A message from our founder Dan Heit:
As though the pandemic weren’t enough, the horror of Mr. Floyd’s murder and the week of protests which have followed have been nearly unbearable.
While certainly all lives matter, we cannot be blind, or complicit, with the special challenges and burdens which face our brothers and sisters of African heritage.
It cannot be overlooked that while Black Americans are about 13% of our population, something approaching 40% of Covid deaths have been Black. This sad fact reflects the chronic health conditions which are prevalent amongst people who live in neighborhoods which lack adequate health care, education or even grocery stores with fresh produce.
The litany of lives lost over the past few years represent a name rosary of profound sadness and shame: Trayvon Martin, Michael Brown, Eric Garner, Philando Castile, Breonna Taylor (shot and killed by police looking for a criminal who never lived at that address), Ahmaud Arbery (pursued and murdered for checking out a home under construction—I’ve done that), many many others, and, most recently, George Floyd. Who cannot cry seeing him pinned down for 9 minutes, not struggling except for breath? For being suspected of a minor crime.
I respect and admire police officers and understand the challenges and pressure they operate under. After the Synagogue murders 18 months ago, close to my home, I thanked local police officers (black and white) who selflessly responded by confronting a murderer with an automatic weapon. Yes, most police officers are professional and treat people equally, but we do not have a rosary of white people who have been victims of police overreaction.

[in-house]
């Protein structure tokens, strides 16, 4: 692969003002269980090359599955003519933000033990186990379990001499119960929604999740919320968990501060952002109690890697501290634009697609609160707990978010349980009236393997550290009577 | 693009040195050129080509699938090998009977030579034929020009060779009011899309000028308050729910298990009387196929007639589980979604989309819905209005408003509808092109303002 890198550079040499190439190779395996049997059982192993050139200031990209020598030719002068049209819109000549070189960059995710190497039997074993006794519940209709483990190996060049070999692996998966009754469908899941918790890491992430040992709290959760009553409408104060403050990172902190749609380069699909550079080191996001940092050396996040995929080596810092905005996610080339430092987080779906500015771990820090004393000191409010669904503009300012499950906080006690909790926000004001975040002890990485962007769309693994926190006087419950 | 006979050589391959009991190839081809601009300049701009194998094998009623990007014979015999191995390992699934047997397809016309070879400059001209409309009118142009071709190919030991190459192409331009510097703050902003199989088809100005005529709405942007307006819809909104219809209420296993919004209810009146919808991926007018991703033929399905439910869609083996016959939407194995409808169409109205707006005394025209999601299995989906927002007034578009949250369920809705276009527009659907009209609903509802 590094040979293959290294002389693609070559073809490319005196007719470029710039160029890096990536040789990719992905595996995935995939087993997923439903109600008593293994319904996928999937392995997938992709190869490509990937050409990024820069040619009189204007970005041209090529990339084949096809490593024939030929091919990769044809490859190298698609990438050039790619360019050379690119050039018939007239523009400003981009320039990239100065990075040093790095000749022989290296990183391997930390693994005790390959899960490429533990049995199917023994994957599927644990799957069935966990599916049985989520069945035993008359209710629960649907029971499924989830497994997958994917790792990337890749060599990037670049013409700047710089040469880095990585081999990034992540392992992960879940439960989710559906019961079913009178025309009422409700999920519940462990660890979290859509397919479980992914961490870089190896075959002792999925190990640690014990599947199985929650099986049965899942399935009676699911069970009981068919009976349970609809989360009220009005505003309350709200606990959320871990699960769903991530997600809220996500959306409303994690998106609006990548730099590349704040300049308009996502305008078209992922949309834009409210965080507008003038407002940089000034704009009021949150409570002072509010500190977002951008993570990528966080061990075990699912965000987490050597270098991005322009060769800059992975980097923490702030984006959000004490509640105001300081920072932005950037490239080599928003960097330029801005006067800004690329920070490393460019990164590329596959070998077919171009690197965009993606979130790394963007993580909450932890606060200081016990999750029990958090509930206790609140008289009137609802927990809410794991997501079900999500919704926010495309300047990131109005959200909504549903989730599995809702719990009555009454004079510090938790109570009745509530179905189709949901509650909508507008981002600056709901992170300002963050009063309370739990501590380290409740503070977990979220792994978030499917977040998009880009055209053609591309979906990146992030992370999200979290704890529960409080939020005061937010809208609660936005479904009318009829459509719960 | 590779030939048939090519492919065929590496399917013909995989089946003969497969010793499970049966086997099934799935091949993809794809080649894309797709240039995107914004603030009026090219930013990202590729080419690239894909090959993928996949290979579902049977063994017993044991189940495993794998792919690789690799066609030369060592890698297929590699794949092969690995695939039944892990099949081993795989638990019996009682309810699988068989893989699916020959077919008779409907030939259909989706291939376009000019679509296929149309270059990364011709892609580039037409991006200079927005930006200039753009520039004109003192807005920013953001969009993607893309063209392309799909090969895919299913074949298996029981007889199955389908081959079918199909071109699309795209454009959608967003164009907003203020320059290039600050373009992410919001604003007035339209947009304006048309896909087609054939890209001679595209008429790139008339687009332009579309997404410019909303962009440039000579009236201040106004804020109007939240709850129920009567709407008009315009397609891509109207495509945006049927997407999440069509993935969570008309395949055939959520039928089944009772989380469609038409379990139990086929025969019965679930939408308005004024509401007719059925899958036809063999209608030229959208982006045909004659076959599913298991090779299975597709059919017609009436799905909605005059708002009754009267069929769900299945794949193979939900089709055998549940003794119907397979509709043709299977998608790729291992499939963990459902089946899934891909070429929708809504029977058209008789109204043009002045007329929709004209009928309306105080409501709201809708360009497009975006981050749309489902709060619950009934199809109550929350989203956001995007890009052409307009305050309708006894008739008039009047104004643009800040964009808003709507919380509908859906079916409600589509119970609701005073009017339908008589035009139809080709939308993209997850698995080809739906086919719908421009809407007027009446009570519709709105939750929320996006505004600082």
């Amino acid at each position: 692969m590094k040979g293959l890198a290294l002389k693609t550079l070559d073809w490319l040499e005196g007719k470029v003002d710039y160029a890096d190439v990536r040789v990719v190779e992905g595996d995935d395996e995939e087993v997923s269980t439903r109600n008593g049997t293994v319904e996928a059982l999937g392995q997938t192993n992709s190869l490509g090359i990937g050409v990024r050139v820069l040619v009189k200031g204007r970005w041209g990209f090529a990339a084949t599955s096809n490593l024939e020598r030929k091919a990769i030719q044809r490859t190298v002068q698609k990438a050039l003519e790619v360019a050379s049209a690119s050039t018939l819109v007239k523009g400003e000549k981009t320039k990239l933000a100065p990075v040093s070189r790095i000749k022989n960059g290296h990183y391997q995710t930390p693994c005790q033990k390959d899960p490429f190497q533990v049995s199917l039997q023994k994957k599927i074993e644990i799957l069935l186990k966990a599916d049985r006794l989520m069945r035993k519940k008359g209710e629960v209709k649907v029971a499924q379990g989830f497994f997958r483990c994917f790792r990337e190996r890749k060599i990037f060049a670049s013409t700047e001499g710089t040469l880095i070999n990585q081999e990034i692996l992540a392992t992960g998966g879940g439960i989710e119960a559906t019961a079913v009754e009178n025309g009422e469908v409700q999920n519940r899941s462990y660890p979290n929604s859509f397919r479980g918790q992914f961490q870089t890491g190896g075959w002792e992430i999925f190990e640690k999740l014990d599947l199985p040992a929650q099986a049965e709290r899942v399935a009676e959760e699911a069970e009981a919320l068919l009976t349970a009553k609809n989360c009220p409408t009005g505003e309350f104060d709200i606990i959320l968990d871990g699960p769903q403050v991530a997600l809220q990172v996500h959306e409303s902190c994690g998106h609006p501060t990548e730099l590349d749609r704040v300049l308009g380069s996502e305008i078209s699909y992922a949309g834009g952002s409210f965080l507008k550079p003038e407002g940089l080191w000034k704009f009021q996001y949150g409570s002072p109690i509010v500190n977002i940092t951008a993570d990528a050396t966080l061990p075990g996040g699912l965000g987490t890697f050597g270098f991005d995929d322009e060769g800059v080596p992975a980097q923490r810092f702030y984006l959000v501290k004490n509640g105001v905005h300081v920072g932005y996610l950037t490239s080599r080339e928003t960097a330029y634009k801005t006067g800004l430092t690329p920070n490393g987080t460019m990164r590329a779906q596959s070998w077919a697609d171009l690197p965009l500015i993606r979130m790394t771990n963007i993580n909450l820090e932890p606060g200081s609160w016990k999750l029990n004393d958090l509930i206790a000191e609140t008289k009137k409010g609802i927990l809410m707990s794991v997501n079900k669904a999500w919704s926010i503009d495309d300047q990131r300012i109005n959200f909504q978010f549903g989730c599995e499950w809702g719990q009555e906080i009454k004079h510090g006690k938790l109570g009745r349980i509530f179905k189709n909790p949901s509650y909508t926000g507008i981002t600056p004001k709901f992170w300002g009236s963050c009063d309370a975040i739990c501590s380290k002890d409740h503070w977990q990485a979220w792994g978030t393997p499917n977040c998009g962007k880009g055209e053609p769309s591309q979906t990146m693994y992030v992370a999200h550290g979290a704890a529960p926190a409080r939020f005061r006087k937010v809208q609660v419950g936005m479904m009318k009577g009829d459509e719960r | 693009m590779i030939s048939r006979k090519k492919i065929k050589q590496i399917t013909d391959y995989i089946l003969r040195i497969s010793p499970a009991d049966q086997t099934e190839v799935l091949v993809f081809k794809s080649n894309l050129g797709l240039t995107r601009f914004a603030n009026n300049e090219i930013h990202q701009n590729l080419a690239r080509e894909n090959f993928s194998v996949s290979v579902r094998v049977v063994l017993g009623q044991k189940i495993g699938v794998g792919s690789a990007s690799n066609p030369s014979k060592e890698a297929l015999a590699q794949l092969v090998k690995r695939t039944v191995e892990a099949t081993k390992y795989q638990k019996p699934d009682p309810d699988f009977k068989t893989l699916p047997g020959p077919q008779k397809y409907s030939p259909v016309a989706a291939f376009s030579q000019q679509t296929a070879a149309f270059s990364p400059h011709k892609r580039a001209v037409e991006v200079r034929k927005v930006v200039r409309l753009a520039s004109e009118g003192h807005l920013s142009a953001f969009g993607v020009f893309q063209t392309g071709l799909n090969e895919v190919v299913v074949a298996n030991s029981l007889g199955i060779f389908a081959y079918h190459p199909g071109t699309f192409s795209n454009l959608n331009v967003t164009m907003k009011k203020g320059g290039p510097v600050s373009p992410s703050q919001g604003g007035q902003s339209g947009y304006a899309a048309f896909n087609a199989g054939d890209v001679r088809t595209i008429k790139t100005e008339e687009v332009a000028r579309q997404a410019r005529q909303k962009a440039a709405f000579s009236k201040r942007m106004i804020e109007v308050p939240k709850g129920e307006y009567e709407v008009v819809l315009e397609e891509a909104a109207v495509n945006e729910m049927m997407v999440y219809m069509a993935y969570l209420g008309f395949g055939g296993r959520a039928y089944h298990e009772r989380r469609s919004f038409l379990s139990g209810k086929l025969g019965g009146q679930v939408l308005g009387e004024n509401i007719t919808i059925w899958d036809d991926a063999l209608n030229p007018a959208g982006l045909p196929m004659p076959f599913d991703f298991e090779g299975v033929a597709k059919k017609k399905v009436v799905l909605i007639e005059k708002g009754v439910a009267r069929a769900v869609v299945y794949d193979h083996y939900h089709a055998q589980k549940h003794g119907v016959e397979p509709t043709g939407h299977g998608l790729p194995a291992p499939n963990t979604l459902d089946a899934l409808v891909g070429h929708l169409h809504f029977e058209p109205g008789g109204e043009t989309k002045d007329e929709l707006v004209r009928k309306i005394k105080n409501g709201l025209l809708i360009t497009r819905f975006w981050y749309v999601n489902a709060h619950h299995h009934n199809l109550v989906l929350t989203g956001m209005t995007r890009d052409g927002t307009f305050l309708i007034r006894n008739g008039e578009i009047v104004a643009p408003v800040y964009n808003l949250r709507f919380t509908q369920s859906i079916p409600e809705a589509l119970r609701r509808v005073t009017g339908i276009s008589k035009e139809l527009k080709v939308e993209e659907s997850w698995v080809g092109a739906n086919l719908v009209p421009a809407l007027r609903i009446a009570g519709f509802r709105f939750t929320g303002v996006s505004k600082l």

It is inescapable that we live in a world where systemic racism is deeply embedded. It is so very sad that Black families have to have ‘the talk’ with their teens, especially when they begin driving, to caution them to be extra mindful and try to prevent police overreaction.
I understand and empathize with the protests and the protesters. It is unfortunate, and criminal, that there have been incidents of violence and looting (some of it apparently perpetrated by white people seeking to bring blame on black people). Reverend King characterized riots as “the language of the unheard”. It is unquestionable that the vast majority of those protesting are peaceful. And, it is repugnant that some seem to be using this moment of community shock and sadness for their own selfish political purposes.
I know as an organization, we are listening to many voices suffering from oppression and unequal opportunity. Our work is to build better communities, and that means communities without prejudice and with equal opportunity.
One of our key values is that our staff reflects the populations we work with. Diversity is a key value and we are committed to doing better at achieving it throughout the organization.
For those of you participating peacefully in protests, perhaps with clients nearby, I salute your commitment to making our world color-blind and filled with good will and equal opportunity for all.
And, please be safe.